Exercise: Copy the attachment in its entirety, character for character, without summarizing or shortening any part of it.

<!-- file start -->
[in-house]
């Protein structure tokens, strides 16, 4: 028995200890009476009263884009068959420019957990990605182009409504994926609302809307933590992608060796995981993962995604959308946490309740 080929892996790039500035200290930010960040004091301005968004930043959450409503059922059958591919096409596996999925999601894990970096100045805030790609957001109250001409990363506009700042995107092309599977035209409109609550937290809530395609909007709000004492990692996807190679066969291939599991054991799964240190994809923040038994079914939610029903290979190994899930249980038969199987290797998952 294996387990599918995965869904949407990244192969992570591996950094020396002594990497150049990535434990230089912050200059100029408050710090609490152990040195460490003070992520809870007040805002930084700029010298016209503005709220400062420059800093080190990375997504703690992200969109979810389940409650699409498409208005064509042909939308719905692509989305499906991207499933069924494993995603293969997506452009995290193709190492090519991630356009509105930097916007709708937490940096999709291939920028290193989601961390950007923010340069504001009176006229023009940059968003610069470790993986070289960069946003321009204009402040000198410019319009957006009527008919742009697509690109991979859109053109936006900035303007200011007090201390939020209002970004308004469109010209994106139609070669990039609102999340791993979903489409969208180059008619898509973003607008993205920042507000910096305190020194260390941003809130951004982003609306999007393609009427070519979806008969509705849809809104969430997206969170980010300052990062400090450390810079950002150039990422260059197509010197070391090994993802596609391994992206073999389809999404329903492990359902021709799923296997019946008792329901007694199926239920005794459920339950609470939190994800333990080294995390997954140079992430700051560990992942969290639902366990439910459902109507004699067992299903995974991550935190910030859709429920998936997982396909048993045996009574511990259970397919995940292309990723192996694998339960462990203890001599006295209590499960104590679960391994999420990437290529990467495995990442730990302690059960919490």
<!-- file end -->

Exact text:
[in-house]
């Protein structure tokens, strides 16, 4: 028995200890009476009263884009068959420019957990990605182009409504994926609302809307933590992608060796995981993962995604959308946490309740 080929892996790039500035200290930010960040004091301005968004930043959450409503059922059958591919096409596996999925999601894990970096100045805030790609957001109250001409990363506009700042995107092309599977035209409109609550937290809530395609909007709000004492990692996807190679066969291939599991054991799964240190994809923040038994079914939610029903290979190994899930249980038969199987290797998952 294996387990599918995965869904949407990244192969992570591996950094020396002594990497150049990535434990230089912050200059100029408050710090609490152990040195460490003070992520809870007040805002930084700029010298016209503005709220400062420059800093080190990375997504703690992200969109979810389940409650699409498409208005064509042909939308719905692509989305499906991207499933069924494993995603293969997506452009995290193709190492090519991630356009509105930097916007709708937490940096999709291939920028290193989601961390950007923010340069504001009176006229023009940059968003610069470790993986070289960069946003321009204009402040000198410019319009957006009527008919742009697509690109991979859109053109936006900035303007200011007090201390939020209002970004308004469109010209994106139609070669990039609102999340791993979903489409969208180059008619898509973003607008993205920042507000910096305190020194260390941003809130951004982003609306999007393609009427070519979806008969509705849809809104969430997206969170980010300052990062400090450390810079950002150039990422260059197509010197070391090994993802596609391994992206073999389809999404329903492990359902021709799923296997019946008792329901007694199926239920005794459920339950609470939190994800333990080294995390997954140079992430700051560990992942969290639902366990439910459902109507004699067992299903995974991550935190910030859709429920998936997982396909048993045996009574511990259970397919995940292309990723192996694998339960462990203890001599006295209590499960104590679960391994999420990437290529990467495995990442730990302690059960919490």